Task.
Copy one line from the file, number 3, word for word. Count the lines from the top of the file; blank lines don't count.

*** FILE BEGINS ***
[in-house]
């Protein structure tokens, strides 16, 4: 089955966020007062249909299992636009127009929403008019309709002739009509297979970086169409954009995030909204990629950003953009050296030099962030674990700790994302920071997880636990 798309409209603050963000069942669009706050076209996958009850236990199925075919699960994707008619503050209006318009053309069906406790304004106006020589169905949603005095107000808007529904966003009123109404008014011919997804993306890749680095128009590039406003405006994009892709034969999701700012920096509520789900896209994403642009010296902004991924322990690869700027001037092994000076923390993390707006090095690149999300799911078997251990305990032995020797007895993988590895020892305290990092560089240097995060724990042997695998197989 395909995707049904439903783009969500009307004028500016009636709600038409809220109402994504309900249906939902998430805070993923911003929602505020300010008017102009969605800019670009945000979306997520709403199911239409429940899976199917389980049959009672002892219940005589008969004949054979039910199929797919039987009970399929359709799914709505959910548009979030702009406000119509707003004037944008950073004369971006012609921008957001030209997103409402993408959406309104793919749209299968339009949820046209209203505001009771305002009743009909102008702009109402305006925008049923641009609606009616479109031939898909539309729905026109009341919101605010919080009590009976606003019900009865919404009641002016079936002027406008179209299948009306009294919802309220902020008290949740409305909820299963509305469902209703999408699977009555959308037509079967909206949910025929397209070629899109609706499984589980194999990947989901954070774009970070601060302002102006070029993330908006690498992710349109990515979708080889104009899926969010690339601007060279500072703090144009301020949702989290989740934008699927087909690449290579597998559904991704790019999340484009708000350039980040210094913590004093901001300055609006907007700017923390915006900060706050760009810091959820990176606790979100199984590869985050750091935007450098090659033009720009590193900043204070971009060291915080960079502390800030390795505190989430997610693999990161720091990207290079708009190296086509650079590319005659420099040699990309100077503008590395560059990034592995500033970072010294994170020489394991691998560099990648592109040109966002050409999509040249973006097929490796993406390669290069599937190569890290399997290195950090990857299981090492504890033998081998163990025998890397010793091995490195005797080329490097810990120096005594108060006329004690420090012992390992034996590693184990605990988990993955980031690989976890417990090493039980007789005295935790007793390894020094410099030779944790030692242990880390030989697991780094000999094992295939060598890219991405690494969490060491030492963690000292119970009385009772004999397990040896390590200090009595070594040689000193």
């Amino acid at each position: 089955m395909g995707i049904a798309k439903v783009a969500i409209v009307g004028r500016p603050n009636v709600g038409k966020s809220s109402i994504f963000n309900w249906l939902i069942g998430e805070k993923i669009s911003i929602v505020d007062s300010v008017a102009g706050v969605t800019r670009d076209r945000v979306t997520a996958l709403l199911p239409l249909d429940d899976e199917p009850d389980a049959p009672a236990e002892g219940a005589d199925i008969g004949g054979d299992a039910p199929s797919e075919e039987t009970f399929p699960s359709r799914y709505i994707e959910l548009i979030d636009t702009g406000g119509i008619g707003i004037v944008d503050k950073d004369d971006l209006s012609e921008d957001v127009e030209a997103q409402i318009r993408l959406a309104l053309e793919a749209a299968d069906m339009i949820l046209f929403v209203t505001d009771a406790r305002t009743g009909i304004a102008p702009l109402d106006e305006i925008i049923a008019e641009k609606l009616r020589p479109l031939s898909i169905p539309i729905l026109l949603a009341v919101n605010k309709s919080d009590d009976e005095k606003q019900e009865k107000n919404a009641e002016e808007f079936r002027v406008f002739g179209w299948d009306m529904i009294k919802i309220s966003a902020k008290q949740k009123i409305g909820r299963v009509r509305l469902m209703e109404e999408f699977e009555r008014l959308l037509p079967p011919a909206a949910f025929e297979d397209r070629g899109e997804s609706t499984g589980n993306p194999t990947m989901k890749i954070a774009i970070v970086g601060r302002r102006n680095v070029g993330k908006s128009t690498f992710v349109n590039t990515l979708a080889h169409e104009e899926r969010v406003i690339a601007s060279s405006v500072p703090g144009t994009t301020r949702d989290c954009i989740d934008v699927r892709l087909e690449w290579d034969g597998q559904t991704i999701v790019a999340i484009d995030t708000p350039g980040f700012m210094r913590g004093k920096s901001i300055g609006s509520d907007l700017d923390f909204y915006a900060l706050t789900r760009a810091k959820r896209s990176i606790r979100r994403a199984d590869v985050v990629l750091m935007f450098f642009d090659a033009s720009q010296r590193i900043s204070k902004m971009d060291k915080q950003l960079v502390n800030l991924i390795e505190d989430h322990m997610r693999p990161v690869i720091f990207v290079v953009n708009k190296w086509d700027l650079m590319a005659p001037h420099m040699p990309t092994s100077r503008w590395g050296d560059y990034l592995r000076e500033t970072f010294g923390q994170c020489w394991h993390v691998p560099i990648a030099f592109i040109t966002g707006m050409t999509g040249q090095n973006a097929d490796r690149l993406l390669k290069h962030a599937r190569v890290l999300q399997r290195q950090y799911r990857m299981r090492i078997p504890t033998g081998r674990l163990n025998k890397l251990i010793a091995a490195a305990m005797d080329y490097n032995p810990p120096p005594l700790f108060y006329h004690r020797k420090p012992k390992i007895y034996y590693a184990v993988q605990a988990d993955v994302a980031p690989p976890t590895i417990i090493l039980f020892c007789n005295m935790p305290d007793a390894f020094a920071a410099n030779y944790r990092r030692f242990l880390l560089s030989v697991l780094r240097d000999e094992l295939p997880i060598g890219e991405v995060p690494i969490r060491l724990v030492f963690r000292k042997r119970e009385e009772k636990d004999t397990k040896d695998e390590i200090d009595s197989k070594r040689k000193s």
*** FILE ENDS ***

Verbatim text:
């Amino acid at each position: 089955m395909g995707i049904a798309k439903v783009a969500i409209v009307g004028r500016p603050n009636v709600g038409k966020s809220s109402i994504f963000n309900w249906l939902i069942g998430e805070k993923i669009s911003i929602v505020d007062s300010v008017a102009g706050v969605t800019r670009d076209r945000v979306t997520a996958l709403l199911p239409l249909d429940d899976e199917p009850d389980a049959p009672a236990e002892g219940a005589d199925i008969g004949g054979d299992a039910p199929s797919e075919e039987t009970f399929p699960s359709r799914y709505i994707e959910l548009i979030d636009t702009g406000g119509i008619g707003i004037v944008d503050k950073d004369d971006l209006s012609e921008d957001v127009e030209a997103q409402i318009r993408l959406a309104l053309e793919a749209a299968d069906m339009i949820l046209f929403v209203t505001d009771a406790r305002t009743g009909i304004a102008p702009l109402d106006e305006i925008i049923a008019e641009k609606l009616r020589p479109l031939s898909i169905p539309i729905l026109l949603a009341v919101n605010k309709s919080d009590d009976e005095k606003q019900e009865k107000n919404a009641e002016e808007f079936r002027v406008f002739g179209w299948d009306m529904i009294k919802i309220s966003a902020k008290q949740k009123i409305g909820r299963v009509r509305l469902m209703e109404e999408f699977e009555r008014l959308l037509p079967p011919a909206a949910f025929e297979d397209r070629g899109e997804s609706t499984g589980n993306p194999t990947m989901k890749i954070a774009i970070v970086g601060r302002r102006n680095v070029g993330k908006s128009t690498f992710v349109n590039t990515l979708a080889h169409e104009e899926r969010v406003i690339a601007s060279s405006v500072p703090g144009t994009t301020r949702d989290c954009i989740d934008v699927r892709l087909e690449w290579d034969g597998q559904t991704i999701v790019a999340i484009d995030t708000p350039g980040f700012m210094r913590g004093k920096s901001i300055g609006s509520d907007l700017d923390f909204y915006a900060l706050t789900r760009a810091k959820r896209s990176i606790r979100r994403a199984d590869v985050v990629l750091m935007f450098f642009d090659a033009s720009q010296r590193i900043s204070k902004m971009d060291k915080q950003l960079v502390n800030l991924i390795e505190d989430h322990m997610r693999p990161v690869i720091f990207v290079v953009n708009k190296w086509d700027l650079m590319a005659p001037h420099m040699p990309t092994s100077r503008w590395g050296d560059y990034l592995r000076e500033t970072f010294g923390q994170c020489w394991h993390v691998p560099i990648a030099f592109i040109t966002g707006m050409t999509g040249q090095n973006a097929d490796r690149l993406l390669k290069h962030a599937r190569v890290l999300q399997r290195q950090y799911r990857m299981r090492i078997p504890t033998g081998r674990l163990n025998k890397l251990i010793a091995a490195a305990m005797d080329y490097n032995p810990p120096p005594l700790f108060y006329h004690r020797k420090p012992k390992i007895y034996y590693a184990v993988q605990a988990d993955v994302a980031p690989p976890t590895i417990i090493l039980f020892c007789n005295m935790p305290d007793a390894f020094a920071a410099n030779y944790r990092r030692f242990l880390l560089s030989v697991l780094r240097d000999e094992l295939p997880i060598g890219e991405v995060p690494i969490r060491l724990v030492f963690r000292k042997r119970e009385e009772k636990d004999t397990k040896d695998e390590i200090d009595s197989k070594r040689k000193s």